Part One of this post tried to briefly explain the most important basics of Organic SEO and PPC. So, welcome back, to Part Two.
Here we’ll come down to the wire and compare their most crucial pros and cons. We’ll also try to give our two cents’ worth about which is the better way to go. (Sneak preview: it depends on …).
Organic SEO is a complex process. For small to medium websites, implementation won’t take months, but for high rankings to actually materialize it will take time. The speed of success depends on the chosen keywords, the competition you are facing and your website’s general SEO quality. Thus, good search results can sometimes be achieved within weeks but often take longer. Don’t forget: your competitors for the high ranking spots aren’t sleeping!
Some reckless SEO marketers claim they can get high rankings for their clients to “within a day”. Sounds too good to be true? Well, it is. It’s irresponsible humbug. They might use some “black hat” (i.e.: illegal by the search engines’ rules) tricks to get good rankings but those will be very short-term, if at all.
Also, Google, with its sophisticated algorithms and tools, is now much more vigilant and strict about black hat tactics. “Guilty” websites will get penalized by losing rankings. This means that instead of higher rankings, the exact opposite will happen. Ouch!
The great upside of organic SEO: if done properly, good rankings can be very stable, long-lasting and rewarding. They can greatly increase a web site’s popularity as well. Serious SEO expert work doesn’t come cheap, but for websites that are not too complex, it won’t cost an arm and a leg. Also, for SEO there are no advertising or per-click costs to consider.
Good organic SEO is a long-term foundation for success. That’s exactly what organic means: rooted in, and growing out of the website’s structure and quality. As opposed to PPC, SEO-generated rankings, visibility and traffic are solid and stable, not short-lived. (More about this just a few paragraphs further down).
However, here comes the caveat: further optimization and monitoring are crucial. Briefly stated, SEO progress and status must be regularly monitored, and if necessary, fine-tuned and adjusted. No website can rest on its laurels. Rankings can go down, too, if a site is not properly cared for. You business owners, CEOs and managers may want to read our 8 SEO monitoring tips article, specially formulated for quick, useful reading.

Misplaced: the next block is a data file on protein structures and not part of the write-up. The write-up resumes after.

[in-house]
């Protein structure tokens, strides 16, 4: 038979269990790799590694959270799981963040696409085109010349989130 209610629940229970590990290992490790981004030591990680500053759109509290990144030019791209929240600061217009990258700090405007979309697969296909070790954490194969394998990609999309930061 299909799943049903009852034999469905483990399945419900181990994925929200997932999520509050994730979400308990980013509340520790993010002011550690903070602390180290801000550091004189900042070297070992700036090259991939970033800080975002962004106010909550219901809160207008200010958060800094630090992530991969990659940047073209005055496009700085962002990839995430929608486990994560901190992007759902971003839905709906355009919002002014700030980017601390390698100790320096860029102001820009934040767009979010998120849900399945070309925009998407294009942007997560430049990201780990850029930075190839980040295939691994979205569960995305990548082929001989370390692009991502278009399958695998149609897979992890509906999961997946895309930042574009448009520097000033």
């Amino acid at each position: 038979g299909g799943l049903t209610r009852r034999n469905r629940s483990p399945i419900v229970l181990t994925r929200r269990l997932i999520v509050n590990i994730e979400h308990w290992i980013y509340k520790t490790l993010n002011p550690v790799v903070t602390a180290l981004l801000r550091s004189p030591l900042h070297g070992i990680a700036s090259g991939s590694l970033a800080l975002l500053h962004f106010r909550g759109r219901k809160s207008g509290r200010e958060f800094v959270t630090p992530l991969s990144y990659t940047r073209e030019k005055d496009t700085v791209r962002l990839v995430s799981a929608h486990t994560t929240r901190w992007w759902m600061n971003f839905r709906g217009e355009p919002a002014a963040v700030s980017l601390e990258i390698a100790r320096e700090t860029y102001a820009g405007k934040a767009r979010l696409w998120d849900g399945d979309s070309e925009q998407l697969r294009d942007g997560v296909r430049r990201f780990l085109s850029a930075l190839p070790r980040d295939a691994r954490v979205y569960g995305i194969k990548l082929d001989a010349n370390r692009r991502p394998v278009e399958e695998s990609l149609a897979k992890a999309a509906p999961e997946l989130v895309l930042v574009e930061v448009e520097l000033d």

Pay per Click is very different. (For the sake of simplicity, we’ll only discuss Google Adwords here, though there are several PPC tools). The Adwords system is not easy to navigate. And it’s getting more complex as new features are implemented. But it’s still simpler and less time consuming than SEO. That said, an Adwords expert costs money, too – in addition to the per-click costs.
PPC is much more direct. Clicks can start coming in within hours after an ad’s appearance. This can be great for website owners who want to see immediate visits. And because results can be fast, you can test different new ads and keywords much more frequently, and evaluate success or failure faster than with SEO. That’s a big plus.
Another plus is that Google lets you target your ads by geographic areas and, albeit not always accurately, even by demographics such as gender, age and marital status. (It should be mentioned that as far as targeting goes, Facebook PPC ads can potentially do an even better job. We’ll discuss this in another article).
Adword’s first big downside is the cost: even a small campaign of, say, $ 10-15 per day can run into hundreds of dollars per month, and even more if you raise your budget just a little. You can of course limit and adjust the cost per click and the daily or monthly budget. Also, ads can be paused or cancelled at any time – but this can then limit your campaign’s reach and the scope of success.
All that said, a good PPC expert who knows Adwords’ ins and outs will be able to strike a balance and save you a nice bit of money, while at the same time getting good results. (Yes, even a PPC campaign can be “optimized” in some ways).
Another major PPC issue is that, unlike SEO, it has a super-short shelf life. Once an ad stops running (for example due to cost considerations, company vacation, or for any other reason), the ad vanishes, and ad-generated traffic stops immediately.
Incidentally, when you read about “steady” SEO vs. “fast” PPC, doesn’t it somehow remind you of the famous fable “The Tortoise and the Hare”? (Though in real life and today’s web world it’s not certain who wins).
So – who wins the shootout?
That’s a big question. One should never generalize but we generally [ :) ] recommend a mix of the two strategies to combine the upsides of both. After all, SEO and PPC have different qualities that can complement each other very positively if professionally applied.
But which one should be predominant? As so often in business, the answer is: it depends. It depends on your scheduling, short-term and long-term expectations, your ability to target your ads. It also depends on how well you can make PPC and SEO interact. (Another brain teaser!). From a financial point of view, it will depend on your company’s budget, cash flow projections and actual cash flow. And there is more.
We’re sorry if this sounds a bit vague but there is no way assessing all these factors and generalizing, as each case is individual. There are many web- and business-related facets of this issue. We believe a SEO / PPC consultant with business expertise can secure an edge for you.
We hope this has helped a bit. Visit us again. We’ll always try to write some interesting (and hopefully useful) posts and articles.
Question? Comments? Challenges? Reach out to us. We’re good listeners and are here to help.